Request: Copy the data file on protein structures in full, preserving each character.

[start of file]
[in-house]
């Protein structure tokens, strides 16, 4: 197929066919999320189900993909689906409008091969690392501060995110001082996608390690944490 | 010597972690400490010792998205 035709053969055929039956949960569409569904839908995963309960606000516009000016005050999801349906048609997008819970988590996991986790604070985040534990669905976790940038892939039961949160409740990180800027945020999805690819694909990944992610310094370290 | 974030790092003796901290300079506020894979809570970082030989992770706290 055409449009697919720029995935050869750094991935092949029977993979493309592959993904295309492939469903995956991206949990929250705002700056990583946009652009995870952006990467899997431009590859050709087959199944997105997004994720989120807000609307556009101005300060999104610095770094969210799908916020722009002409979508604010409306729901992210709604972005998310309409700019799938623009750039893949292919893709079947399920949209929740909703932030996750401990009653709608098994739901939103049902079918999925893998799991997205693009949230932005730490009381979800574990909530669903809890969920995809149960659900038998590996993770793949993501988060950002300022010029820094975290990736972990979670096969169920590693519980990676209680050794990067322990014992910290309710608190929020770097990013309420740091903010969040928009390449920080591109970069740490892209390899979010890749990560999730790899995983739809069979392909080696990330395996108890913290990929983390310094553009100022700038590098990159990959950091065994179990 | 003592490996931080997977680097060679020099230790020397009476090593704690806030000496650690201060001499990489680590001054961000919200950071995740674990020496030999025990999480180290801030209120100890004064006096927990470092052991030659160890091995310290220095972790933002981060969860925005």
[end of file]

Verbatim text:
[in-house]
């Protein structure tokens, strides 16, 4: 197929066919999320189900993909689906409008091969690392501060995110001082996608390690944490 | 010597972690400490010792998205 035709053969055929039956949960569409569904839908995963309960606000516009000016005050999801349906048609997008819970988590996991986790604070985040534990669905976790940038892939039961949160409740990180800027945020999805690819694909990944992610310094370290 | 974030790092003796901290300079506020894979809570970082030989992770706290 055409449009697919720029995935050869750094991935092949029977993979493309592959993904295309492939469903995956991206949990929250705002700056990583946009652009995870952006990467899997431009590859050709087959199944997105997004994720989120807000609307556009101005300060999104610095770094969210799908916020722009002409979508604010409306729901992210709604972005998310309409700019799938623009750039893949292919893709079947399920949209929740909703932030996750401990009653709608098994739901939103049902079918999925893998799991997205693009949230932005730490009381979800574990909530669903809890969920995809149960659900038998590996993770793949993501988060950002300022010029820094975290990736972990979670096969169920590693519980990676209680050794990067322990014992910290309710608190929020770097990013309420740091903010969040928009390449920080591109970069740490892209390899979010890749990560999730790899995983739809069979392909080696990330395996108890913290990929983390310094553009100022700038590098990159990959950091065994179990 | 003592490996931080997977680097060679020099230790020397009476090593704690806030000496650690201060001499990489680590001054961000919200950071995740674990020496030999025990999480180290801030209120100890004064006096927990470092052991030659160890091995310290220095972790933002981060969860925005």